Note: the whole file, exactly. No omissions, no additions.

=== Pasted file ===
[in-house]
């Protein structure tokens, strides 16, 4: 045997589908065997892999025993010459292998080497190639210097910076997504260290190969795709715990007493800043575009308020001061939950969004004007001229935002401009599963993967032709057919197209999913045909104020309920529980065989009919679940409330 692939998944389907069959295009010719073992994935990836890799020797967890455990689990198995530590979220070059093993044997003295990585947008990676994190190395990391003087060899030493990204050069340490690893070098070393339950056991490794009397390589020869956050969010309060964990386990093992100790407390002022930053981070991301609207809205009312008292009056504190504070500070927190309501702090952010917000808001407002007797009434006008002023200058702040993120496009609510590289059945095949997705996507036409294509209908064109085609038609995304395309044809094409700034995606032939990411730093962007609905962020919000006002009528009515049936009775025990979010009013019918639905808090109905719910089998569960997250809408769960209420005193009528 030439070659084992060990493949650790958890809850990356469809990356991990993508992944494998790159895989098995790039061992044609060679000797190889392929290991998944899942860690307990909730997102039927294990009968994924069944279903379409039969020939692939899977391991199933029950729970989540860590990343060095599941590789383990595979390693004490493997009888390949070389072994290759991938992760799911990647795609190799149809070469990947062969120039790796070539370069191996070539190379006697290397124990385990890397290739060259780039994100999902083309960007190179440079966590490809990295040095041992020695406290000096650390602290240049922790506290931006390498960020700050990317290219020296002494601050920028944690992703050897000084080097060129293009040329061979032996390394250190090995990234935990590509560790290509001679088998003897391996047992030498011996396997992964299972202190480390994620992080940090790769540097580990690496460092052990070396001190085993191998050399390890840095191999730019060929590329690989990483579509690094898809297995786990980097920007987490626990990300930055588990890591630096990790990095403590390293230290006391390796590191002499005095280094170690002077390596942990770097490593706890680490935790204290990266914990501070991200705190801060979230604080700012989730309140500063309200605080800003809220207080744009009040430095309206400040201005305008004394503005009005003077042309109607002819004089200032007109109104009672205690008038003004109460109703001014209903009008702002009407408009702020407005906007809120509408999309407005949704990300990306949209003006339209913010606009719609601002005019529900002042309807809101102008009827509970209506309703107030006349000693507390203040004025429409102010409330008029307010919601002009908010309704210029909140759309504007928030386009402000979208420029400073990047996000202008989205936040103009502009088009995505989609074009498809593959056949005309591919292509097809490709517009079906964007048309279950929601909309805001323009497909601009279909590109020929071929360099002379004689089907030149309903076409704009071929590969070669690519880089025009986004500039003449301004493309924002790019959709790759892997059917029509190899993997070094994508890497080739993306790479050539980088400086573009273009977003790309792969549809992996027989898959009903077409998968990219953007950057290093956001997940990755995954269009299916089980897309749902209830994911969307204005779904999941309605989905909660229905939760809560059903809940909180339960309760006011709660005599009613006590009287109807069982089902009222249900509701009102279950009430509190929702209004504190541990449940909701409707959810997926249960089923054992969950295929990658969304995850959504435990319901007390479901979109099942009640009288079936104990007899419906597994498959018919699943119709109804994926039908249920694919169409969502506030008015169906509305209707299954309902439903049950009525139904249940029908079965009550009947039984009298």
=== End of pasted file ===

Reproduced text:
[in-house]
């Protein structure tokens, strides 16, 4: 045997589908065997892999025993010459292998080497190639210097910076997504260290190969795709715990007493800043575009308020001061939950969004004007001229935002401009599963993967032709057919197209999913045909104020309920529980065989009919679940409330 692939998944389907069959295009010719073992994935990836890799020797967890455990689990198995530590979220070059093993044997003295990585947008990676994190190395990391003087060899030493990204050069340490690893070098070393339950056991490794009397390589020869956050969010309060964990386990093992100790407390002022930053981070991301609207809205009312008292009056504190504070500070927190309501702090952010917000808001407002007797009434006008002023200058702040993120496009609510590289059945095949997705996507036409294509209908064109085609038609995304395309044809094409700034995606032939990411730093962007609905962020919000006002009528009515049936009775025990979010009013019918639905808090109905719910089998569960997250809408769960209420005193009528 030439070659084992060990493949650790958890809850990356469809990356991990993508992944494998790159895989098995790039061992044609060679000797190889392929290991998944899942860690307990909730997102039927294990009968994924069944279903379409039969020939692939899977391991199933029950729970989540860590990343060095599941590789383990595979390693004490493997009888390949070389072994290759991938992760799911990647795609190799149809070469990947062969120039790796070539370069191996070539190379006697290397124990385990890397290739060259780039994100999902083309960007190179440079966590490809990295040095041992020695406290000096650390602290240049922790506290931006390498960020700050990317290219020296002494601050920028944690992703050897000084080097060129293009040329061979032996390394250190090995990234935990590509560790290509001679088998003897391996047992030498011996396997992964299972202190480390994620992080940090790769540097580990690496460092052990070396001190085993191998050399390890840095191999730019060929590329690989990483579509690094898809297995786990980097920007987490626990990300930055588990890591630096990790990095403590390293230290006391390796590191002499005095280094170690002077390596942990770097490593706890680490935790204290990266914990501070991200705190801060979230604080700012989730309140500063309200605080800003809220207080744009009040430095309206400040201005305008004394503005009005003077042309109607002819004089200032007109109104009672205690008038003004109460109703001014209903009008702002009407408009702020407005906007809120509408999309407005949704990300990306949209003006339209913010606009719609601002005019529900002042309807809101102008009827509970209506309703107030006349000693507390203040004025429409102010409330008029307010919601002009908010309704210029909140759309504007928030386009402000979208420029400073990047996000202008989205936040103009502009088009995505989609074009498809593959056949005309591919292509097809490709517009079906964007048309279950929601909309805001323009497909601009279909590109020929071929360099002379004689089907030149309903076409704009071929590969070669690519880089025009986004500039003449301004493309924002790019959709790759892997059917029509190899993997070094994508890497080739993306790479050539980088400086573009273009977003790309792969549809992996027989898959009903077409998968990219953007950057290093956001997940990755995954269009299916089980897309749902209830994911969307204005779904999941309605989905909660229905939760809560059903809940909180339960309760006011709660005599009613006590009287109807069982089902009222249900509701009102279950009430509190929702209004504190541990449940909701409707959810997926249960089923054992969950295929990658969304995850959504435990319901007390479901979109099942009640009288079936104990007899419906597994498959018919699943119709109804994926039908249920694919169409969502506030008015169906509305209707299954309902439903049950009525139904249940029908079965009550009947039984009298």